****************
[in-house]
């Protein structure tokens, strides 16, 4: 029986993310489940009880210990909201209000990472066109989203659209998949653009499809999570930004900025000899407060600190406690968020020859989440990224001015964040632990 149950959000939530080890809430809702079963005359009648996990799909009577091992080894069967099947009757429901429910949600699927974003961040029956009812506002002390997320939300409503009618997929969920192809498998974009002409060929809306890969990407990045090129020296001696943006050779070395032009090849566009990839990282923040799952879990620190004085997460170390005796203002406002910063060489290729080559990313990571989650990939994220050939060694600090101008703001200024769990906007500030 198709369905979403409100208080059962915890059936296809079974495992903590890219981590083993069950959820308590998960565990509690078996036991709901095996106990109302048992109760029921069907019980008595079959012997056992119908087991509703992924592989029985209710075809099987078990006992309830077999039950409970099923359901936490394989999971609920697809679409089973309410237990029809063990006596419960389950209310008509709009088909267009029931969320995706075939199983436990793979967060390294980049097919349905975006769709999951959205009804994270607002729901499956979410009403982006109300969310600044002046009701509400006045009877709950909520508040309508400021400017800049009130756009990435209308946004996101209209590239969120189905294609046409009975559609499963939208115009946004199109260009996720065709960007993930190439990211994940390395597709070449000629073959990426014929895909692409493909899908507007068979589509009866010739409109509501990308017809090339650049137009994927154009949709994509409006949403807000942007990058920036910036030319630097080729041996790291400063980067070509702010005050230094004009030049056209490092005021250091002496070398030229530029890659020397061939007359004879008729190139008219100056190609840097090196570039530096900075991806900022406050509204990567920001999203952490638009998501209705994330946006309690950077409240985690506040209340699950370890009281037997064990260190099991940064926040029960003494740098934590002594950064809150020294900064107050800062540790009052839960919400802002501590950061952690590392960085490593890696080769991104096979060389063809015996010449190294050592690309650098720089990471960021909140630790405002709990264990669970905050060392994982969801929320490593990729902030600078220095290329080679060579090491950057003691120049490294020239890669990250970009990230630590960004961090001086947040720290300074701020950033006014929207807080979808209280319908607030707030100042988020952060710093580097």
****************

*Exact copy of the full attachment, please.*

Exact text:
[in-house]
């Protein structure tokens, strides 16, 4: 029986993310489940009880210990909201209000990472066109989203659209998949653009499809999570930004900025000899407060600190406690968020020859989440990224001015964040632990 149950959000939530080890809430809702079963005359009648996990799909009577091992080894069967099947009757429901429910949600699927974003961040029956009812506002002390997320939300409503009618997929969920192809498998974009002409060929809306890969990407990045090129020296001696943006050779070395032009090849566009990839990282923040799952879990620190004085997460170390005796203002406002910063060489290729080559990313990571989650990939994220050939060694600090101008703001200024769990906007500030 198709369905979403409100208080059962915890059936296809079974495992903590890219981590083993069950959820308590998960565990509690078996036991709901095996106990109302048992109760029921069907019980008595079959012997056992119908087991509703992924592989029985209710075809099987078990006992309830077999039950409970099923359901936490394989999971609920697809679409089973309410237990029809063990006596419960389950209310008509709009088909267009029931969320995706075939199983436990793979967060390294980049097919349905975006769709999951959205009804994270607002729901499956979410009403982006109300969310600044002046009701509400006045009877709950909520508040309508400021400017800049009130756009990435209308946004996101209209590239969120189905294609046409009975559609499963939208115009946004199109260009996720065709960007993930190439990211994940390395597709070449000629073959990426014929895909692409493909899908507007068979589509009866010739409109509501990308017809090339650049137009994927154009949709994509409006949403807000942007990058920036910036030319630097080729041996790291400063980067070509702010005050230094004009030049056209490092005021250091002496070398030229530029890659020397061939007359004879008729190139008219100056190609840097090196570039530096900075991806900022406050509204990567920001999203952490638009998501209705994330946006309690950077409240985690506040209340699950370890009281037997064990260190099991940064926040029960003494740098934590002594950064809150020294900064107050800062540790009052839960919400802002501590950061952690590392960085490593890696080769991104096979060389063809015996010449190294050592690309650098720089990471960021909140630790405002709990264990669970905050060392994982969801929320490593990729902030600078220095290329080679060579090491950057003691120049490294020239890669990250970009990230630590960004961090001086947040720290300074701020950033006014929207807080979808209280319908607030707030100042988020952060710093580097």